Does the public's view of Hydrogen matter?

04 June 2022 by John Armstrong
Does the public's view of Hydrogen matter?

A recent survey in the United Kingdom assessed public perception to be largely ambivalent to hydrogen. Over 64% of participants were unable to demonstrate even a basic knowledge of hydrogen technology or its potential to contribute to the energy system. For hydrogen to work in our decarbonisation journey millions of people will need to embrace new technology. There is a clear risk here that the truth about current world hydrogen production - which is responsible for 2.5% of global annual carbon dioxide emissions - undermines public trust. It is however going to be incredibly challenging to convince people to switch if it is more expensive.

The first nuclear weapon was called a ‘H or hydrogen bomb, or that in 1936 the Hindenburg air ships 140,00 meters cubed of hydrogen caught fire.


Related Content   #hydrogens  #hydrogen  #greenwashing 


A recent survey in the United Kingdom assessed public perception to be largely ambivalent to hydrogen, with over 64% of participants unable to demonstrate even a basic knowledge of hydrogen technology or its potential to contribute to the energy system(1). Worryingly one survey found 34% of respondents said that hydrogen was generally dangerous (2).

 

Public perception matters. Once the public has taken against something it can be very difficult to turn opinion back. Public opinion will influence policy makers, and opinion really matters for technologies early in their development such as hydrogen to succeed. For a similar example look at nuclear energy’s roller coaster journey and continued challenges in achieving growth.

 

Safety

 

It probably doesn’t help that the first nuclear weapon was called a ‘H’ or hydrogen bomb, or that in 1936 the Hindenburg air ship’s 140,00 meters cubed of hydrogen caught fire. Although these two incidents are a long way away from the way we intend to use hydrogen today – the general public’s rare exposure to hydrogen historically has been negative. If you want to worry yourself for a few hours just type ‘hydrogen explosion’ into google.

 

Risk perception and tolerance is an incredibly important topic when considering large scale technology change. For hydrogen to work in our decarbonisation journey millions of people will need to embrace new technology. A brief look at other energy technologies such as nuclear and onshore wind demonstrates easily how important the positive engagement of the public is to achieve success. Hydrogen this may be even more so particularly in heating where households may have to sign up in large numbers to a complex switch over process.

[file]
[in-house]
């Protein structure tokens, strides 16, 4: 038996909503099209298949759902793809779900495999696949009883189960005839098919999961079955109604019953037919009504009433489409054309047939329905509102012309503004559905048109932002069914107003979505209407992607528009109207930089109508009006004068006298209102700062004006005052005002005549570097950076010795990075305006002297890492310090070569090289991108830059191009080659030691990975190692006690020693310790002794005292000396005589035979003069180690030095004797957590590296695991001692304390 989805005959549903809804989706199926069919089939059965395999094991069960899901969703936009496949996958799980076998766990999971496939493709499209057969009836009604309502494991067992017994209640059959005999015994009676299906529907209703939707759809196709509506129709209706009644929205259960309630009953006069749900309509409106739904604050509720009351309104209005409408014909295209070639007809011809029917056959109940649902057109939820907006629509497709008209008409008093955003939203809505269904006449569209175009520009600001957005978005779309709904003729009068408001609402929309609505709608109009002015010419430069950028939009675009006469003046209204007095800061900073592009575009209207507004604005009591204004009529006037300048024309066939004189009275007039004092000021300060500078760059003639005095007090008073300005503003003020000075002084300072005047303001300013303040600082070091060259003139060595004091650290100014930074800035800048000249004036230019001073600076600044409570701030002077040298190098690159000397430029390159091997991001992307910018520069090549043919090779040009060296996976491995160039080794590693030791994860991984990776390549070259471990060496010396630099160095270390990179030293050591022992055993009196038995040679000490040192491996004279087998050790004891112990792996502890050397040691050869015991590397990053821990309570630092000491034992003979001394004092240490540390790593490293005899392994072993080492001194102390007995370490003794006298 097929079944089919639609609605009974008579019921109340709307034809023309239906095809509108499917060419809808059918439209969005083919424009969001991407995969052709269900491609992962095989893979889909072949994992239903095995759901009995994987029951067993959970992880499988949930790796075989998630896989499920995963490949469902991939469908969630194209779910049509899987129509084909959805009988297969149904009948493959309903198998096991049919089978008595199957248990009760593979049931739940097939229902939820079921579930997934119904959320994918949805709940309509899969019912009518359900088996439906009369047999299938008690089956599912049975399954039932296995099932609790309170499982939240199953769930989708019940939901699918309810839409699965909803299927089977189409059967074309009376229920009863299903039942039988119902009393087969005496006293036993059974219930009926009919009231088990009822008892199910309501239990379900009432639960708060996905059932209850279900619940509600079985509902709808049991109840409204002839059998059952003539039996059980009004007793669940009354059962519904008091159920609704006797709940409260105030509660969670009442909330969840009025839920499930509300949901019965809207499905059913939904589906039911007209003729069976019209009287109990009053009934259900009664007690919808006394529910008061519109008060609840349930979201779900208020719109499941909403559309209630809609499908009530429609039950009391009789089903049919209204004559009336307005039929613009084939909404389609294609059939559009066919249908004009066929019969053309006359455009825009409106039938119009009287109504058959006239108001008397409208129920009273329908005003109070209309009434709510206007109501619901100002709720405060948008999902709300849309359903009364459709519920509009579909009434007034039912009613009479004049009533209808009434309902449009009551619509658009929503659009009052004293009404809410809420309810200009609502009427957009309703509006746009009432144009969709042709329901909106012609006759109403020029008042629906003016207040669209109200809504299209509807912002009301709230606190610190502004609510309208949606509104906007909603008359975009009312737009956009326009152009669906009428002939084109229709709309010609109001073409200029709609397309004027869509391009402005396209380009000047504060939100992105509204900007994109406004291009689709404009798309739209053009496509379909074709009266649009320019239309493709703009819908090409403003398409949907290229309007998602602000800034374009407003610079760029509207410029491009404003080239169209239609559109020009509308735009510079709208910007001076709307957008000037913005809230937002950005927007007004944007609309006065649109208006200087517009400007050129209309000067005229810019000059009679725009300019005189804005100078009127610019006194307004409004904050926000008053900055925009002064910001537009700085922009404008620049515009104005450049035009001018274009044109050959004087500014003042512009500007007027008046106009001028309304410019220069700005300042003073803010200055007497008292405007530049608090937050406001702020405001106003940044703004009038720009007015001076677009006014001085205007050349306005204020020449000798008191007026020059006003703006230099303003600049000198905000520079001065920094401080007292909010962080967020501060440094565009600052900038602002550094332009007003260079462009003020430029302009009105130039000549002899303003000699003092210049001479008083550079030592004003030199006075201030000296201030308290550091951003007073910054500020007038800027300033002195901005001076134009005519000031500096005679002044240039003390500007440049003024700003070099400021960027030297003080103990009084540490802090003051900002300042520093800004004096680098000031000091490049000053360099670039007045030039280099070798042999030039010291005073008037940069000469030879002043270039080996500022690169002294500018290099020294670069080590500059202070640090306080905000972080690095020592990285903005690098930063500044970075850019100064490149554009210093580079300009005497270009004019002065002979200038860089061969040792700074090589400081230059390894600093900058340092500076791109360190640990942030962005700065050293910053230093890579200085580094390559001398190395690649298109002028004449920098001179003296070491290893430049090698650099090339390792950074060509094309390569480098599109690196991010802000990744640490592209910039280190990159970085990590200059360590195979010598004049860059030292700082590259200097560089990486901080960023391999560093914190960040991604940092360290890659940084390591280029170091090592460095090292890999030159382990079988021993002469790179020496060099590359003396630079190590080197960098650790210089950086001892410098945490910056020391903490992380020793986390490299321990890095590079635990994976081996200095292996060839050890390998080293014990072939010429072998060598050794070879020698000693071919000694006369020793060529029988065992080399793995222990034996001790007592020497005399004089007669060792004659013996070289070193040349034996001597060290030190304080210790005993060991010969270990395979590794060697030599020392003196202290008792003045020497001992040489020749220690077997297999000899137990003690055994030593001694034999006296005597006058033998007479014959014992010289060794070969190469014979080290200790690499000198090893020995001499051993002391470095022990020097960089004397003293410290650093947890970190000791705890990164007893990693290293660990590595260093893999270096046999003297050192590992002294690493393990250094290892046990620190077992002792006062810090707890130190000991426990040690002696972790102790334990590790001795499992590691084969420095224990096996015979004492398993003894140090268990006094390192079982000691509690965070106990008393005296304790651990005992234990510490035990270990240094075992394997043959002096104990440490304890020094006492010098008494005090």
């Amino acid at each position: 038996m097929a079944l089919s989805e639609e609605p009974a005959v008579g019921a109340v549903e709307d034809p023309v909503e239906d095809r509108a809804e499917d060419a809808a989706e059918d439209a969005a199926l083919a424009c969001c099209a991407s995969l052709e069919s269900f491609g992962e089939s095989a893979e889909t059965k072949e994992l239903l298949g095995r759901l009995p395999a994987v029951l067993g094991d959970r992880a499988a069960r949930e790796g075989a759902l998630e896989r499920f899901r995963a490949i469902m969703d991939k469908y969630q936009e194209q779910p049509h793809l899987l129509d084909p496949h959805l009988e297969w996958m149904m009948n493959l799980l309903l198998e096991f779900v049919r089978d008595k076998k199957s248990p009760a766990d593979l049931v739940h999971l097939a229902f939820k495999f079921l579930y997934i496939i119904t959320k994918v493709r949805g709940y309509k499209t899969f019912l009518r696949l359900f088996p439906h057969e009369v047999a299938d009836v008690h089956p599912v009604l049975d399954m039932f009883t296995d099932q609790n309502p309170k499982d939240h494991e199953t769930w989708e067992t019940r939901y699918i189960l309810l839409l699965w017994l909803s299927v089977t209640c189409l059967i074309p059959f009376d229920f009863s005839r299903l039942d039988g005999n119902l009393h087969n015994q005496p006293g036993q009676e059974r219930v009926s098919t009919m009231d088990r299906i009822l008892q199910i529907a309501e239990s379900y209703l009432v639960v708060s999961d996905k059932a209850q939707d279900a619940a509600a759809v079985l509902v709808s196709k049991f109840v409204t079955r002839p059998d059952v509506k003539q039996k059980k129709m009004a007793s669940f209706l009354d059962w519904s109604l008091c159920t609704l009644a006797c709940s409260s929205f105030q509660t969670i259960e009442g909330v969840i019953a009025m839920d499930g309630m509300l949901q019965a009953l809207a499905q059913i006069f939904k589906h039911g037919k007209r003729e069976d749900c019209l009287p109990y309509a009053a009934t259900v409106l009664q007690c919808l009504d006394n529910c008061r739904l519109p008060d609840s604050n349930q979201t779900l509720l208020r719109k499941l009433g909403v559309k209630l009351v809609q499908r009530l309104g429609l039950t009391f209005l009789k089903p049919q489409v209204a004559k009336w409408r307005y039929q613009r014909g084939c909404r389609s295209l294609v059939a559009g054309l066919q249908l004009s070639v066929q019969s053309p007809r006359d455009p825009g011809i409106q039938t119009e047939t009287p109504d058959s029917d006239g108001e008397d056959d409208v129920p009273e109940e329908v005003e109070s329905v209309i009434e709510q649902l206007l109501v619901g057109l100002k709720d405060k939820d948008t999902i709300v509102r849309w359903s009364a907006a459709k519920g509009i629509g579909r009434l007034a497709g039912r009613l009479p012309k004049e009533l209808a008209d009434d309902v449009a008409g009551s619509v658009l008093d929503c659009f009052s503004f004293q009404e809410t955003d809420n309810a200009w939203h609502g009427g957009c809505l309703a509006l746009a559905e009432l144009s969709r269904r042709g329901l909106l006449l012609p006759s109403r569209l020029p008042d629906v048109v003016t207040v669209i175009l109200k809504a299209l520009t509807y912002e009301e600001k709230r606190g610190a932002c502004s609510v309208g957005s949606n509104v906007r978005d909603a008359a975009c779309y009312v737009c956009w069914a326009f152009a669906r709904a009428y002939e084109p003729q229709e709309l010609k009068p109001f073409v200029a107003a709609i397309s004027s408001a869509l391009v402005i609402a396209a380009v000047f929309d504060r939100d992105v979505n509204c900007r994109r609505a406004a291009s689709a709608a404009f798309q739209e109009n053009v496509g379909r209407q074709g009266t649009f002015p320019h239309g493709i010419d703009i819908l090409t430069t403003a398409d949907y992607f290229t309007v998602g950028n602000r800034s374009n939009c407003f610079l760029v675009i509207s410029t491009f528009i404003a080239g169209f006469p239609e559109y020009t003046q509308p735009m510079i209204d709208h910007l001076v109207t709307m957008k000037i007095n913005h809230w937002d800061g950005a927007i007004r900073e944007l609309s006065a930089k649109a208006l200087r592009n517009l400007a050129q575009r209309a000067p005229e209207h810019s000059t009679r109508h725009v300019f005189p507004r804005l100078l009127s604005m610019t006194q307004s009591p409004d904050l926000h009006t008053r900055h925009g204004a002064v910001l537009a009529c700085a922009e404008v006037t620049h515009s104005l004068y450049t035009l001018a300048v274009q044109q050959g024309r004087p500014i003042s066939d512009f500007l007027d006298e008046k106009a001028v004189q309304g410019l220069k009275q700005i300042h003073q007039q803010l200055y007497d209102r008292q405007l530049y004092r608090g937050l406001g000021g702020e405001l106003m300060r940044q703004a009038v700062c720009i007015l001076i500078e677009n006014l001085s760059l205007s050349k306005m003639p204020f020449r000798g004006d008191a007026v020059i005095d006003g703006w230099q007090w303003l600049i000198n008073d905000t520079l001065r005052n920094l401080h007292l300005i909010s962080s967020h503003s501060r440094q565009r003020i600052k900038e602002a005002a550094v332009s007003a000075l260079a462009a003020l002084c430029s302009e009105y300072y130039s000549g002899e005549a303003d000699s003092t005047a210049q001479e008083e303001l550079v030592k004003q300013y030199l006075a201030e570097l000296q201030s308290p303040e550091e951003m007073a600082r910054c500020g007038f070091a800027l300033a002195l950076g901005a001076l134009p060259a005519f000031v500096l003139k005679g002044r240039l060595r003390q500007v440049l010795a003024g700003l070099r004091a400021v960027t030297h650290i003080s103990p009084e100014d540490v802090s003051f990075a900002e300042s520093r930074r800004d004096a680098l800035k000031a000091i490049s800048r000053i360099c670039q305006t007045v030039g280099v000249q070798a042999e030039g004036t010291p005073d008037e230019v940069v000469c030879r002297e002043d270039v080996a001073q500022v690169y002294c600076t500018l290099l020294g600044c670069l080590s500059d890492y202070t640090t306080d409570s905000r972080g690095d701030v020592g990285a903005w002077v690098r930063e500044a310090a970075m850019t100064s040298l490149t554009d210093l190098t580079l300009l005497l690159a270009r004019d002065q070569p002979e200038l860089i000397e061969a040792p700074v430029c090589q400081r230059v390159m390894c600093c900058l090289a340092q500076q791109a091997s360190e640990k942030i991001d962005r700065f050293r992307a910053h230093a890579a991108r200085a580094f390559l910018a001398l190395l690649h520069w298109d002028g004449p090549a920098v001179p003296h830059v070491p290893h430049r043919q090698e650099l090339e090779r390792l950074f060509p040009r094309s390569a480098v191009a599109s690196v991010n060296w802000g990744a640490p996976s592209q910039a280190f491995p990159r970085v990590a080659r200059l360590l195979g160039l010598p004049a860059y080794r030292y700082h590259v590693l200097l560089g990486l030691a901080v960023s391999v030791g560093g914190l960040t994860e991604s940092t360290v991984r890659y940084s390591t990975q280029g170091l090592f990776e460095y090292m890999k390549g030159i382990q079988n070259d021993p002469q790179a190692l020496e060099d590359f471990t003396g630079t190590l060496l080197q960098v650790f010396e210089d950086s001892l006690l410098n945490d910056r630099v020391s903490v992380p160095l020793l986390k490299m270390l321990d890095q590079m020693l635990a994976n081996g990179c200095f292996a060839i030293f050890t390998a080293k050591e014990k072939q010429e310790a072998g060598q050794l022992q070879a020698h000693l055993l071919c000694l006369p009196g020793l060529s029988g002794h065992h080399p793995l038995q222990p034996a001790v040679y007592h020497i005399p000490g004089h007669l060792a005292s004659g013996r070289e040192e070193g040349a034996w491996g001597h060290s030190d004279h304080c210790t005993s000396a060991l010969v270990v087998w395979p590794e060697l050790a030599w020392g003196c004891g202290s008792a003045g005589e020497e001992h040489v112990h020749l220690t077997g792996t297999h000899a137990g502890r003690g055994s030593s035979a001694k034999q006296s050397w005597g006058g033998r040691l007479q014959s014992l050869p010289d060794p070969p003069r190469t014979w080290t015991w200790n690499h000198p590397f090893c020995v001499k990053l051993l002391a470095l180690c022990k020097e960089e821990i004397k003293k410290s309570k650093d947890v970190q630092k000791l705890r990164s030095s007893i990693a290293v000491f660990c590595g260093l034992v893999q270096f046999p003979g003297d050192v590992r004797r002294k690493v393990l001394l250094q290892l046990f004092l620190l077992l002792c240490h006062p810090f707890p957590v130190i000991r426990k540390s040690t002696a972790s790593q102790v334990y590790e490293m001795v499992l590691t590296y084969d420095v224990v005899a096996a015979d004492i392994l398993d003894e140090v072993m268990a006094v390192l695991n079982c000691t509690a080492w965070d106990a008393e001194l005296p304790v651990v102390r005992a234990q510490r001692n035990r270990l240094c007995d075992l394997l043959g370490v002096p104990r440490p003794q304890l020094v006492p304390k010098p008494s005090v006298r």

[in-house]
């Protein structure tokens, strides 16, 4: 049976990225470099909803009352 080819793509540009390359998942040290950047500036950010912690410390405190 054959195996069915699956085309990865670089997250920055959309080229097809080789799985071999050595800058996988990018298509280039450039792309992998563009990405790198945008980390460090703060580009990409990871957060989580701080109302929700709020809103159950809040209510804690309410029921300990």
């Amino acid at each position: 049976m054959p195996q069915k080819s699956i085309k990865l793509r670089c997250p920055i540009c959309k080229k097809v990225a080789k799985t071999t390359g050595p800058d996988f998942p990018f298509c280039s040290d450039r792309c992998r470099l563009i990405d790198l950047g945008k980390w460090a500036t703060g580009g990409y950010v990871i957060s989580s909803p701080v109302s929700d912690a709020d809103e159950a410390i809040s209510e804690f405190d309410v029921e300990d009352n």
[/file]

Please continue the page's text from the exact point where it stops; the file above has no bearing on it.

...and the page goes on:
Carbon

 

Currently public opinion leans towards hydrogen being environmentally beneficial (3). Most media articles talk positively about hydrogen’s green credentials. In fact, some are overly positive. A good example is a 2020 Forbes article announcing hydrogen as the ‘green’ fuel of the future (4). Clearly linking the words green and hydrogen is beneficial in enhancing hydrogen’s carbon friendly image but risks oversimplifying a complex topic and accusations of 'greenwashing' may undermine the technology in its transitional phase.

 

There is a clear risk here that the truth about current world hydrogen production - which is responsible for 2.5% of global annual carbon dioxide emissions - undermines public trust. It is also a much harder story to tell people that we are going to use ‘dirty’ hydrogen now whilst the system gets up and running and then switch over later to the green stuff.

 

Cost

 

Cost is one of the publics major concerns. A recent UK survey, where respondents were asked about using hydrogen in their homes for heating showed significant objections to hydrogen costing more than they pay now – with 77% unwilling or unable to pay more (5).

 

Existing fossil fuel and electrical infrastructure has meant that for the most part in most countries there is a uniform cost of fuel for transport, electricity, and gas for heating regardless of geographic position. Where significant differences exist between countries, within countries themselves pricing remains largely consistent. This presents a challenge to any new technology which has to enter in a specific geographic area - district heating would be an example of a technology with comparable challenges.

 

Comparative costs to electricity and natural gas may not be possible with a sustained hydrogen role out. It is however going to be incredibly challenging to convince people to switch if it is more expensive.

 

References:

 

1) www.ncl.ac.uk/media/wwwnclacuk/geographypoliticsandsociology/files/news/blended-hydrogen-the-uk-publics-perspective.pdf

2) www.weforum.org/agenda/2019/04/why-don-t-the-public-see-hydrogen-as-a-safe-energy-source/.

3) www.ncl.ac.uk/media/wwwnclacuk/geographypoliticsandsociology/files/news/blended-hydrogen-the-uk-publics-perspective.pdf

4) www.forbes.com/sites/mikescott/2020/12/14/green-hydrogen-the-fuel-of-the-future-set-for-50-fold-expansion/

5) www.ncl.ac.uk/media/wwwnclacuk/geographypoliticsandsociology/files/news/blended-hydrogen-the-uk-publics-perspective.pdf

6) heattrust.org